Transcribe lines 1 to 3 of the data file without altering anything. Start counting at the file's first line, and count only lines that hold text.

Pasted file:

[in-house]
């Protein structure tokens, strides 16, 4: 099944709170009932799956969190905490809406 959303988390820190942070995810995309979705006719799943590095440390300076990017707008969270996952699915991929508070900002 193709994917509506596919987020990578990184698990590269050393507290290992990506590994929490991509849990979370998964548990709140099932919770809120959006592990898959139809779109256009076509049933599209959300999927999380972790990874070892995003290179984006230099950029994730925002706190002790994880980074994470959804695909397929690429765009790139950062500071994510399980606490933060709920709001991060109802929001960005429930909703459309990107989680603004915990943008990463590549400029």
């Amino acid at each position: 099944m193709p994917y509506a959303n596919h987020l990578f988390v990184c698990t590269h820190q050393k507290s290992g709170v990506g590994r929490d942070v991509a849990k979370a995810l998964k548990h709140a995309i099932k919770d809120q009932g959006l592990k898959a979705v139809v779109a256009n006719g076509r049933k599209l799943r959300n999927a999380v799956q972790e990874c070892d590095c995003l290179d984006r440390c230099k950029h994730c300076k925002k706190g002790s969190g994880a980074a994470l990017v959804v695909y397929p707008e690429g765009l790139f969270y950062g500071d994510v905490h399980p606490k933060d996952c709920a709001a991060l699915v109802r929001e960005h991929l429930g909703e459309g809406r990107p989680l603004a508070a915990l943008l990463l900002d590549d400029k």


[in-house]
């Protein structure tokens, strides 16, 4: 099944709170009932799956969190905490809406 959303988390820190942070995810995309979705006719799943590095440390300076990017707008969270996952699915991929508070900002 193709994917509506596919987020990578990184698990590269050393507290290992990506590994929490991509849990979370998964548990709140099932919770809120959006592990898959139809779109256009076509049933599209959300999927999380972790990874070892995003290179984006230099950029994730925002706190002790994880980074994470959804695909397929690429765009790139950062500071994510399980606490933060709920709001991060109802929001960005429930909703459309990107989680603004915990943008990463590549400029």
């Amino acid at each position: 099944m193709p994917y509506a959303n596919h987020l990578f988390v990184c698990t590269h820190q050393k507290s290992g709170v990506g590994r929490d942070v991509a849990k979370a995810l998964k548990h709140a995309i099932k919770d809120q009932g959006l592990k898959a979705v139809v779109a256009n006719g076509r049933k599209l799943r959300n999927a999380v799956q972790e990874c070892d590095c995003l290179d984006r440390c230099k950029h994730c300076k925002k706190g002790s969190g994880a980074a994470l990017v959804v695909y397929p707008e690429g765009l790139f969270y950062g500071d994510v905490h399980p606490k933060d996952c709920a709001a991060l699915v109802r929001e960005h991929l429930g909703e459309g809406r990107p989680l603004a508070a915990l943008l990463l900002d590549d400029k």